What does 1 Corinthians 14:13 mean?
ESV: Therefore, one who speaks in a tongue should pray that he may interpret.
NIV: For this reason the one who speaks in a tongue should pray that they may interpret what they say.
NASB: Therefore, one who speaks in a tongue is to pray that he may interpret.
CSB: Therefore the person who speaks in a tongue should pray that he can interpret.
NLT: So anyone who speaks in tongues should pray also for the ability to interpret what has been said.
KJV: Wherefore let him that speaketh in an unknown tongue pray that he may interpret.
NKJV: Therefore let him who speaks in a tongue pray that he may interpret.
Verse Commentary:
Paul has shown the Christians in Corinth why their application of the spiritual gift of speaking in tongues during the church service is unwise. In short, it's not helpful when nobody understands the words being spoken. He adds in the following verses that the exception to this rule is if the speaker or someone else can interpret what is being said.

For that reason, Paul tells those with the spiritual gift of speaking in tongues to pray for the additional gift of the interpretation of tongues (1 Corinthians 12:10). This gift would allow a believer to supernaturally understand what was being said in an unknown language and to translate that into the language of those present so they could understand, as well.

Once again, Paul makes clear that spiritual gifts cannot be acquired through hard work or training or by doing good works. Spiritual gifts must be given by God through the Holy Spirit. Christians are powerless to receive them otherwise. That's why Paul tells gifted tongues-speakers to pray for this specific gift of interpretation.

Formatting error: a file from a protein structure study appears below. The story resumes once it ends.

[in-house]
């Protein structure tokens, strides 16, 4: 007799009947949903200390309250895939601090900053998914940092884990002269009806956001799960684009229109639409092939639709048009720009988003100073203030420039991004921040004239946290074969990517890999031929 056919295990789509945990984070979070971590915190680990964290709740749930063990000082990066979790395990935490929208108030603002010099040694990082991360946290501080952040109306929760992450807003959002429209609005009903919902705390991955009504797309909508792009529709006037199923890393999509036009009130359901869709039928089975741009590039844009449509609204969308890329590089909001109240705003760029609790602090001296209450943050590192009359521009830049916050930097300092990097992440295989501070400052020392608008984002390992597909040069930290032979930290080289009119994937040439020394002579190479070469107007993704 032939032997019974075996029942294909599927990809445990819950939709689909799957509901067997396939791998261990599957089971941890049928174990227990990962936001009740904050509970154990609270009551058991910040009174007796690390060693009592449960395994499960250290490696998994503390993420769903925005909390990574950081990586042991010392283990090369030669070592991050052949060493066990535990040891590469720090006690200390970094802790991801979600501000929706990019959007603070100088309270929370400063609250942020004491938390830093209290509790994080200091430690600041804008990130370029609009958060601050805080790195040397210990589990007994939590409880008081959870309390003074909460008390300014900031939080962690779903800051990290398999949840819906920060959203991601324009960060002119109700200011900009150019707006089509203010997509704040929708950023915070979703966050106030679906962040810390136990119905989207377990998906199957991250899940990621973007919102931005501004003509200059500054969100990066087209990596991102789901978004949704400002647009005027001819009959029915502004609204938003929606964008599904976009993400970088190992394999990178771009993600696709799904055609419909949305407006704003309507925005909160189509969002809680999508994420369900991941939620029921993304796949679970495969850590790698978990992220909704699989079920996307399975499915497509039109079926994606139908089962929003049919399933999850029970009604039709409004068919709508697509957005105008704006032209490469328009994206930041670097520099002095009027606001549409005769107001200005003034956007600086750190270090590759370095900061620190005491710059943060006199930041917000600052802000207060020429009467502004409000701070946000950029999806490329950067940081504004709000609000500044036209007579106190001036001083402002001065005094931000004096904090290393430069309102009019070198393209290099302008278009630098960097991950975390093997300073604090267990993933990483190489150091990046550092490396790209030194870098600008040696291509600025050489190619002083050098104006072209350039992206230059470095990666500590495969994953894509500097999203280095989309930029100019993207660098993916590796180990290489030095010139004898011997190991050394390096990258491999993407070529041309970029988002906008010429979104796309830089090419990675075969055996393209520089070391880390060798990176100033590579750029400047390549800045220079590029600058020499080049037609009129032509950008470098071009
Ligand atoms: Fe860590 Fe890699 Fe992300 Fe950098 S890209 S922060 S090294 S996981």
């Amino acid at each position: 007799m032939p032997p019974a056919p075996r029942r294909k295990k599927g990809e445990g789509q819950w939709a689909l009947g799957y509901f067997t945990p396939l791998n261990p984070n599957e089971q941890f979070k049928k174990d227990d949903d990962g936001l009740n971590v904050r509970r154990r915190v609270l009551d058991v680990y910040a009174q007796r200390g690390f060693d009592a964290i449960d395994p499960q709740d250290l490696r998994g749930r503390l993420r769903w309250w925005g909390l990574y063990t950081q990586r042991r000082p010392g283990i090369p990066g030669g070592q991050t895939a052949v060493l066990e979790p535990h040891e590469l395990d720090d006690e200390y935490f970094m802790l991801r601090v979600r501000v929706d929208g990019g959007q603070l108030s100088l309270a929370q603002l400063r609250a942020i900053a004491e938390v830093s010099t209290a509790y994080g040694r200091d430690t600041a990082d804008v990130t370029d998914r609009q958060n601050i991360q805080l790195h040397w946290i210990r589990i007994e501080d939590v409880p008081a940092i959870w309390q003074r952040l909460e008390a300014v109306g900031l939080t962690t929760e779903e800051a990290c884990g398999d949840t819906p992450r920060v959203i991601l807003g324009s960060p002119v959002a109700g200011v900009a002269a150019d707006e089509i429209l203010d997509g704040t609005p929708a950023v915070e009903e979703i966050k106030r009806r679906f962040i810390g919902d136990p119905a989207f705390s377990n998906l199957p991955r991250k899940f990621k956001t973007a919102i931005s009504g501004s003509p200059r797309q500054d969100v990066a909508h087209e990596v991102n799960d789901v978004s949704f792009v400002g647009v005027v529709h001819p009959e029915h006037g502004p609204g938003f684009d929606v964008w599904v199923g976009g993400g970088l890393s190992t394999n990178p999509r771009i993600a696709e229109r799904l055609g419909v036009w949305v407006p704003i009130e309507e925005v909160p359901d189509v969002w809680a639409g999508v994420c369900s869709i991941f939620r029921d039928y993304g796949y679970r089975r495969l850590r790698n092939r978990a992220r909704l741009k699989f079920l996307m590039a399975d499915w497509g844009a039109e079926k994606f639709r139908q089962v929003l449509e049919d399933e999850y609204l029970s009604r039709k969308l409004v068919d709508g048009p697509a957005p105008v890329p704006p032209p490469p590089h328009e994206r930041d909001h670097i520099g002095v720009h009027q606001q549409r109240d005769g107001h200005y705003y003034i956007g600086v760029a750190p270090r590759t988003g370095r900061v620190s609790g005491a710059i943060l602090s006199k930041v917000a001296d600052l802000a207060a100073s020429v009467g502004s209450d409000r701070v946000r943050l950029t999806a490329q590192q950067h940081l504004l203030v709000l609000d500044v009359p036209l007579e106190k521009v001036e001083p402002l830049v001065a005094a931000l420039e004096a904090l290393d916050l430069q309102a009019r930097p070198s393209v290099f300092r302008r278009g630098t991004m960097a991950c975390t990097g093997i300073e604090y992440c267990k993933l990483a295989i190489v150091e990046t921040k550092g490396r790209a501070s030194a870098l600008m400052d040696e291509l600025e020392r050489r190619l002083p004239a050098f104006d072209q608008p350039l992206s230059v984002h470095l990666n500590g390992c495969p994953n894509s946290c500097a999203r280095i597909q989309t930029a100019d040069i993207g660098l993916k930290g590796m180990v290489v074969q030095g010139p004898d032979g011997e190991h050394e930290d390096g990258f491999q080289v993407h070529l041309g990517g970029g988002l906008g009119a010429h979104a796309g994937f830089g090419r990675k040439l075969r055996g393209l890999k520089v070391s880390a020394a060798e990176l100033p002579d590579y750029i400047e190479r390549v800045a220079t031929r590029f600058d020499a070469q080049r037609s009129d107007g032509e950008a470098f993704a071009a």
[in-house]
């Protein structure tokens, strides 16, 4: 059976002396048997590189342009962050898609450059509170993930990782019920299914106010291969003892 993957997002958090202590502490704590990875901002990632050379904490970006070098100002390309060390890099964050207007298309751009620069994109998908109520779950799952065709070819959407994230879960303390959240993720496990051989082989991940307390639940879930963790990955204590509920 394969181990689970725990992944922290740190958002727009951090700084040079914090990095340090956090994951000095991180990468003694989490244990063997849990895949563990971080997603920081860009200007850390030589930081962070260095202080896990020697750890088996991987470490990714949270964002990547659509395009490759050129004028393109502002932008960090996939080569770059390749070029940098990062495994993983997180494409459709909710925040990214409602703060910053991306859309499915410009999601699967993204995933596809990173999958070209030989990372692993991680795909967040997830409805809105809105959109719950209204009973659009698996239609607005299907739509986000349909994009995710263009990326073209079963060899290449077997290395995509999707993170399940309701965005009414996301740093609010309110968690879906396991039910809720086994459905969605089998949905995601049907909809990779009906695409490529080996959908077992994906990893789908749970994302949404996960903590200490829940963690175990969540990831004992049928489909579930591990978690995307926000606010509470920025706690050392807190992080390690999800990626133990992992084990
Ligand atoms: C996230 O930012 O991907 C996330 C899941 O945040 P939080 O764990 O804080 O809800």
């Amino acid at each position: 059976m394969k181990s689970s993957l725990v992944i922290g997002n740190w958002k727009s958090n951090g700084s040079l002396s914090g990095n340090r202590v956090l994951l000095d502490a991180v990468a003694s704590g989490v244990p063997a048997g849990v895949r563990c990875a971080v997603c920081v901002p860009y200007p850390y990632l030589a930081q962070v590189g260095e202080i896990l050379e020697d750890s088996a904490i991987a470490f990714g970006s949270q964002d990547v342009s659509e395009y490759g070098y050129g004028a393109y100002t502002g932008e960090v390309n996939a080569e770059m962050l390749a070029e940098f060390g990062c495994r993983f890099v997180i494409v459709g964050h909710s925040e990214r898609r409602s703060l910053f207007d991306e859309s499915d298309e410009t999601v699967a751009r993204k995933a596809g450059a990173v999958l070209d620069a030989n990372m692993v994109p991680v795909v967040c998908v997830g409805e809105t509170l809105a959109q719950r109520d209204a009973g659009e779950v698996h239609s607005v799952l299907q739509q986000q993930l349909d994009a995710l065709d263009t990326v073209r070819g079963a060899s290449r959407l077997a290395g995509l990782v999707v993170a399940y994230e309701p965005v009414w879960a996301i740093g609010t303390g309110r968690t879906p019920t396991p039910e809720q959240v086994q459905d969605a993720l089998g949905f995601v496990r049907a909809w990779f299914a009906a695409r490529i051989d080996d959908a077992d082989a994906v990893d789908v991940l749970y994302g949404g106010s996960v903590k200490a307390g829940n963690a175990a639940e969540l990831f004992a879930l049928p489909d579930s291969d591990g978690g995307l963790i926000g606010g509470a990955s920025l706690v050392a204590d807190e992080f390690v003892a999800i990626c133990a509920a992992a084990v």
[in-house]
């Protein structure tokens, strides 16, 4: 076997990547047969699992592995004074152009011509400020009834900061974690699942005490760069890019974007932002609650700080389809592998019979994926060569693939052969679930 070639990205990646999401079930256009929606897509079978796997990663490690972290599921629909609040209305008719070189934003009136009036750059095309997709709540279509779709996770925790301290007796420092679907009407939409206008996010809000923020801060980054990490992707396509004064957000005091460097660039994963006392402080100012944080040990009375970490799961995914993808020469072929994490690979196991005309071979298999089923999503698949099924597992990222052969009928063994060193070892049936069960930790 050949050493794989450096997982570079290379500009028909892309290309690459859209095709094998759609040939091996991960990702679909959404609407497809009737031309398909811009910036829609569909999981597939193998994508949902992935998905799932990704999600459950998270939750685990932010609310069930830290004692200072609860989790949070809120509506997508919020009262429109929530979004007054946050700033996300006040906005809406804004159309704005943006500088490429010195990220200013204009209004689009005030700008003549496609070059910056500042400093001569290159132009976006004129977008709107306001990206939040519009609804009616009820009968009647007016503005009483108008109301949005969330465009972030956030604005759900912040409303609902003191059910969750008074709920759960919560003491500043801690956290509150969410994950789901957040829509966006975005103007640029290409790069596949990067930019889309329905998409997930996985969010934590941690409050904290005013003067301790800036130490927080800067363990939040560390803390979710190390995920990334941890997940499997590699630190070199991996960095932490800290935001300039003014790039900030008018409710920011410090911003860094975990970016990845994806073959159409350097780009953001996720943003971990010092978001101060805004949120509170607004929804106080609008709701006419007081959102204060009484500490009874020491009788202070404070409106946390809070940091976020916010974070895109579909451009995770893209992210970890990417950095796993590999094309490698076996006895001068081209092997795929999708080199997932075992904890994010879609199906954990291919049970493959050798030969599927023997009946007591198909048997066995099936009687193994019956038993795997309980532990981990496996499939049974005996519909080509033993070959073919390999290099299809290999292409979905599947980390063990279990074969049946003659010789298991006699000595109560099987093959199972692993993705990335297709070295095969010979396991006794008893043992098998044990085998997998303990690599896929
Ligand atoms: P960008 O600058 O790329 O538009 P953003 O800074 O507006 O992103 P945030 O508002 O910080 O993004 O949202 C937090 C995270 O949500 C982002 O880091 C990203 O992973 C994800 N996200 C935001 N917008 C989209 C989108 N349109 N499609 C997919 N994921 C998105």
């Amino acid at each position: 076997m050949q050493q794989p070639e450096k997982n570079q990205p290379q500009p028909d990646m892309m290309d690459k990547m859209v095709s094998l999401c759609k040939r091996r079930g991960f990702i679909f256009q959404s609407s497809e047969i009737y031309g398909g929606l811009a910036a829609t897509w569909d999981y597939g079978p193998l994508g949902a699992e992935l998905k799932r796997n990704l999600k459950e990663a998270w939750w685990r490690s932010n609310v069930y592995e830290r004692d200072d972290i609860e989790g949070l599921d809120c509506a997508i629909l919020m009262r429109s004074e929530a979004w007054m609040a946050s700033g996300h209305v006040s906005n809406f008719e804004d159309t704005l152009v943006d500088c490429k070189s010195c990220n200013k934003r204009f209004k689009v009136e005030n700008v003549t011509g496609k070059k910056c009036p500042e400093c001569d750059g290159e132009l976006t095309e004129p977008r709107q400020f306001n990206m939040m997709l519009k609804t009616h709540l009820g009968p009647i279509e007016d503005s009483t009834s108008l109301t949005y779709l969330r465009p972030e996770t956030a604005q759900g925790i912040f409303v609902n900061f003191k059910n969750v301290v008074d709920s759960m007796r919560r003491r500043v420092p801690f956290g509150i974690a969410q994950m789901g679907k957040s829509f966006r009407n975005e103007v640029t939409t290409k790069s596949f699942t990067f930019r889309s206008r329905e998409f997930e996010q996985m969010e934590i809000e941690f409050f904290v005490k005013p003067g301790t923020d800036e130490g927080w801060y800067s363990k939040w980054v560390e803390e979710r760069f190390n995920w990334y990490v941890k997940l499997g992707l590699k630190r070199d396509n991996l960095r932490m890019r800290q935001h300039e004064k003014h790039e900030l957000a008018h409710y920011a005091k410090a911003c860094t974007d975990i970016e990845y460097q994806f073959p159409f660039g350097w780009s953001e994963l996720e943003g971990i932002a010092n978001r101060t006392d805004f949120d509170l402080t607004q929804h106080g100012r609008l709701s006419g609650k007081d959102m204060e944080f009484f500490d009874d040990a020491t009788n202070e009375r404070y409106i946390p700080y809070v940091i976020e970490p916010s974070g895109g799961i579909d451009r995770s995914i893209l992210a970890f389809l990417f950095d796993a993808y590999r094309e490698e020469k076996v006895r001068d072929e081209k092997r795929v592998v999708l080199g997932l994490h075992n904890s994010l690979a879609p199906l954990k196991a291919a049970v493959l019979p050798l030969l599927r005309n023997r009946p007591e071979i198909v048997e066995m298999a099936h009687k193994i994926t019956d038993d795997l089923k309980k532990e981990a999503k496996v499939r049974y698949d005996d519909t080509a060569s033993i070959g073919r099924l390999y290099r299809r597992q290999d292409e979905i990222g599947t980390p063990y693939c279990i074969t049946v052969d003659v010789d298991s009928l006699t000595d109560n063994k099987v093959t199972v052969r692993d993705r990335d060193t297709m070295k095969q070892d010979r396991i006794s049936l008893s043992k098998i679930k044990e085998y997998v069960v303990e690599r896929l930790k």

Verse Context:
First Corinthians 14:1–25 describes why the gift of prophecy is superior to the gift of tongues in church services, especially when nobody with the gift of interpreting tongues is available. Prophecy benefits everyone in the room with a revelation from God. Praying in a tongue, when nobody can interpret, only benefits the one praying. In fact, displaying the gift of tongues without interpretation may do more harm than good—it generates confusion and division. In contrast, the use of prophecy provides the opportunity for unbelievers to hear from God, be convicted about sin, and come to faith in Christ and genuine worship.
Chapter Summary:
Paul encourages the Corinthians to desire the gift of prophecy, especially, among the other gifts. He shows why its use in the church service is superior to the use of the gift of tongues if nobody is available to interpret. Prophecy benefits everyone; praying in tongues with nobody to interpret benefits only the speaker. Only two or three tongues-speakers should contribute to any service, and only then one at a time and followed by interpreters. The same applies to prophecy and the gift of discerning spirits. Orderliness and building up the church are guiding principles for any worship meeting. Modern churches are divided on the extent to who which these gifts are given, or should be practiced.
Chapter Context:
1 Corinthians 14 concludes Paul's teaching on the spiritual gifts begun in chapter 12. Between them, chapter 13 declared that Christlike love matters most of all. The gift of prophecy is better than the display of the gift of tongues in worship services unless someone with the gift of interpreting tongues is available. Even then, only those things which build up the church should be included in any service, and everything should be done in an orderly way, reflecting the character of God. The final two chapters of this letter discuss the resurrection of Christ and Paul's concluding remarks.
Book Summary:
First Corinthians is one of the more practical books of the New Testament. Paul writes to a church immersed in a city associated with trade, but also with corruption and immorality. These believers are struggling to properly apply spiritual gifts and to resist the ungodly practices of the surrounding culture. Paul's letter gives instructions for real-life concerns such as marriage and spirituality. He also deals with the importance of unity and gives one of the Bible's more well-known descriptions of love in chapter 13.
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